anger

. . . Although classified as a negative emotion, anger has a completely different profile than sadness.  When angry, people focus on others and rarely themselves.  In addition to using high rates of second-person (e.g., you) and third-person (he, she, they) pronouns, angry people talk and think in the present tense.

When events happen to us that cause us to feel sad or angry, we tend to try to understand why they occurred.  We use cognitive words that reflect causal thinking and self-reflection.  Not true for positive emotions such as pride and love.  When happy and content, most of us are satisfied to let the joy wash over us without introspection.  In other words, negative feelings make us thoughtful; positive emotions make us blissfully stupid.  (The Secret Life of Pronouns by James W. Pennebaker)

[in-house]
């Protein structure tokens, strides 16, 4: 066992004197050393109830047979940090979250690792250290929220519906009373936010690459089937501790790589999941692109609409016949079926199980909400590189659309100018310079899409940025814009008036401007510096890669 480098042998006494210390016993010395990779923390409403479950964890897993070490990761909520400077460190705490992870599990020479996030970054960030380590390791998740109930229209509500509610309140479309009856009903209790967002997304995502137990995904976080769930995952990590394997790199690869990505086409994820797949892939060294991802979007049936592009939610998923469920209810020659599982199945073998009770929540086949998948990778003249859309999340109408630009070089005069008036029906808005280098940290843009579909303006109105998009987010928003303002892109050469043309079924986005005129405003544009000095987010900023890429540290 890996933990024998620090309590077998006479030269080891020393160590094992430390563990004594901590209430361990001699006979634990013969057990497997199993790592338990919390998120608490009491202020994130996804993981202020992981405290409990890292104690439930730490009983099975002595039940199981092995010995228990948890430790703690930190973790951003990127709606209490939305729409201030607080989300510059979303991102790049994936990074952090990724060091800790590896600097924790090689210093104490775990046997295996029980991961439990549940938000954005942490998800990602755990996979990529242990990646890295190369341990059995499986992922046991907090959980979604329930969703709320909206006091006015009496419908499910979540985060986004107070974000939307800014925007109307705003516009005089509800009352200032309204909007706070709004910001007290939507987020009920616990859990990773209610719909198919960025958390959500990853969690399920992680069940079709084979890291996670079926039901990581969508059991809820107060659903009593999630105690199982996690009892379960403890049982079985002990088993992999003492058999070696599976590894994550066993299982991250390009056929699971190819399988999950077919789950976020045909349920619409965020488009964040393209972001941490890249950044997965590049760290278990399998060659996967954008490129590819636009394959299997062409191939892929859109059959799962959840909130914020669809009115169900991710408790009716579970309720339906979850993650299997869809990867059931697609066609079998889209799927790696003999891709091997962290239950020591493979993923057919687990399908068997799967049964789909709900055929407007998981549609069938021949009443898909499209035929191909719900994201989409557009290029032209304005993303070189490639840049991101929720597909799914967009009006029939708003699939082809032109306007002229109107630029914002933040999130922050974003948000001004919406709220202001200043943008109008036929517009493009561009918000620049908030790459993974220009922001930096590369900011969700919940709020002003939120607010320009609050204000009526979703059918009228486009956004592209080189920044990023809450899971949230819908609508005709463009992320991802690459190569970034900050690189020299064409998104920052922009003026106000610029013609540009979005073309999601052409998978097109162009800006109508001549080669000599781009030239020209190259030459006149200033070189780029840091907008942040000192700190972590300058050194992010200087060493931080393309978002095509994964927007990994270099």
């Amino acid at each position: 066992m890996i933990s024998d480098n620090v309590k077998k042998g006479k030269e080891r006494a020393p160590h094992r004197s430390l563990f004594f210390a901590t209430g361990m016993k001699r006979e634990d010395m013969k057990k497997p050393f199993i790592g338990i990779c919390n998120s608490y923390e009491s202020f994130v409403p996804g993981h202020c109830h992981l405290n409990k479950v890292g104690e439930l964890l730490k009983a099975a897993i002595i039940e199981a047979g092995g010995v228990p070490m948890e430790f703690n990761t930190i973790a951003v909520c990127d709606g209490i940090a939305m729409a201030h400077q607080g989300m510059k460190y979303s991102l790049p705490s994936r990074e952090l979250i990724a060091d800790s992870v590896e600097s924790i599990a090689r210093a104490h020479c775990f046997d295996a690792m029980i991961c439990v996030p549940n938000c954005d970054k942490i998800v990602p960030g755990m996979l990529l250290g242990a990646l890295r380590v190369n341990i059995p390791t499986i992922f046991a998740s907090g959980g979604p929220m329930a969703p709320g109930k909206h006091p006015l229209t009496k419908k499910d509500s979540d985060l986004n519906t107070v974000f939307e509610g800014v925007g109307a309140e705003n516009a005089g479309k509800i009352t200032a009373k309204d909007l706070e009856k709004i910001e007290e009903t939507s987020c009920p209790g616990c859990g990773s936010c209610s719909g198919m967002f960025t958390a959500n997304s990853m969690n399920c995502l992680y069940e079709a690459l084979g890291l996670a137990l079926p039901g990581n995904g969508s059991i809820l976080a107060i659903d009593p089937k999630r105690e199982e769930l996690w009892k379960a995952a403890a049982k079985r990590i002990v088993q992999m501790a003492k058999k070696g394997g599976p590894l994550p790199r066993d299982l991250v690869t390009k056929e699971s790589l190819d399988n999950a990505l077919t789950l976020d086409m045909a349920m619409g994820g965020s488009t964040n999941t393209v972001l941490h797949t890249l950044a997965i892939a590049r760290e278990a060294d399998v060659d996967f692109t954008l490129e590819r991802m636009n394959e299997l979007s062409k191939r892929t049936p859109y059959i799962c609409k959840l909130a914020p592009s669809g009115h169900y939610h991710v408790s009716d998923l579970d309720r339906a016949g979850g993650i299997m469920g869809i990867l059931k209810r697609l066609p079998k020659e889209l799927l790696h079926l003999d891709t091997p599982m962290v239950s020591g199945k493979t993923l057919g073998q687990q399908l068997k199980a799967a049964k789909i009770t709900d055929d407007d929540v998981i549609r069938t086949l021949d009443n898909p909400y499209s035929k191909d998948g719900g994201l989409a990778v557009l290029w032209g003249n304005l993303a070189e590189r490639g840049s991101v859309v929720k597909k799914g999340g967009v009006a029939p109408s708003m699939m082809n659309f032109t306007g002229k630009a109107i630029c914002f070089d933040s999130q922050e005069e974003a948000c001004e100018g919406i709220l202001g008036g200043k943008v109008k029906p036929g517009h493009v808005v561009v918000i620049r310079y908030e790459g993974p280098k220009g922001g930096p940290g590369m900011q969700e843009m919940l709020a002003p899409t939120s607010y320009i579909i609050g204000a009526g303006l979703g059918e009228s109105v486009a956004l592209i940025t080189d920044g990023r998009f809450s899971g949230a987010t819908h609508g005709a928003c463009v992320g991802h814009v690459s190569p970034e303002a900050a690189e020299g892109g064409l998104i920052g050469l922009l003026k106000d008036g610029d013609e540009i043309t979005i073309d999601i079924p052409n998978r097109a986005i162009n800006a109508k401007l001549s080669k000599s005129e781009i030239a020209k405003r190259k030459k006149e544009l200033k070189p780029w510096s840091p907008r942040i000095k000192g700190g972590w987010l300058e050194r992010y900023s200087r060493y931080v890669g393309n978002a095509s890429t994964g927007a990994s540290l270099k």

Anger blows out the lamp of the mind.
In the examination
of a great and important question,
everyone should be serene, slow-pulsed and calm.
– Robert Green Ingersoll, 1833 – 1899

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